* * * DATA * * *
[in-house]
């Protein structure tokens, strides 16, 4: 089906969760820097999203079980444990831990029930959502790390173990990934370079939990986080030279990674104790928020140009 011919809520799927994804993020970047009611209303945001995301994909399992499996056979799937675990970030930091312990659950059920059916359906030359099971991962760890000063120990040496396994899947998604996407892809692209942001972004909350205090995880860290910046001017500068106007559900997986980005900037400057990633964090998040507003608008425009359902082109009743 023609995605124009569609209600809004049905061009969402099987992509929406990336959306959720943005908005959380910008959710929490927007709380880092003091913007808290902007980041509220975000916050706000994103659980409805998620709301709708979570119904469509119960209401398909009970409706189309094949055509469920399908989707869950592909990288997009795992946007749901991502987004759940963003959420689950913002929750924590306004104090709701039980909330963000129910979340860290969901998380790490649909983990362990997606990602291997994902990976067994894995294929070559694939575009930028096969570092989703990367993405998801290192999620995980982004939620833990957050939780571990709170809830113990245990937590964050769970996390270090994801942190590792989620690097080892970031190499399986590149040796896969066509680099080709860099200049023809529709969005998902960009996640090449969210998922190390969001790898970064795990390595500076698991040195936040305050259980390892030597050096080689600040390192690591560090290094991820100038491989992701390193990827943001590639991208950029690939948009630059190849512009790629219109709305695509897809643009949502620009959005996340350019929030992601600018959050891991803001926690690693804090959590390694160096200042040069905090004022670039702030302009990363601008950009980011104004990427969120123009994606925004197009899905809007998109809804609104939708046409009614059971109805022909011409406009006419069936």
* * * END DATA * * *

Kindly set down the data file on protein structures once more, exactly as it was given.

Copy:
[in-house]
């Protein structure tokens, strides 16, 4: 089906969760820097999203079980444990831990029930959502790390173990990934370079939990986080030279990674104790928020140009 011919809520799927994804993020970047009611209303945001995301994909399992499996056979799937675990970030930091312990659950059920059916359906030359099971991962760890000063120990040496396994899947998604996407892809692209942001972004909350205090995880860290910046001017500068106007559900997986980005900037400057990633964090998040507003608008425009359902082109009743 023609995605124009569609209600809004049905061009969402099987992509929406990336959306959720943005908005959380910008959710929490927007709380880092003091913007808290902007980041509220975000916050706000994103659980409805998620709301709708979570119904469509119960209401398909009970409706189309094949055509469920399908989707869950592909990288997009795992946007749901991502987004759940963003959420689950913002929750924590306004104090709701039980909330963000129910979340860290969901998380790490649909983990362990997606990602291997994902990976067994894995294929070559694939575009930028096969570092989703990367993405998801290192999620995980982004939620833990957050939780571990709170809830113990245990937590964050769970996390270090994801942190590792989620690097080892970031190499399986590149040796896969066509680099080709860099200049023809529709969005998902960009996640090449969210998922190390969001790898970064795990390595500076698991040195936040305050259980390892030597050096080689600040390192690591560090290094991820100038491989992701390193990827943001590639991208950029690939948009630059190849512009790629219109709305695509897809643009949502620009959005996340350019929030992601600018959050891991803001926690690693804090959590390694160096200042040069905090004022670039702030302009990363601008950009980011104004990427969120123009994606925004197009899905809007998109809804609104939708046409009614059971109805022909011409406009006419069936």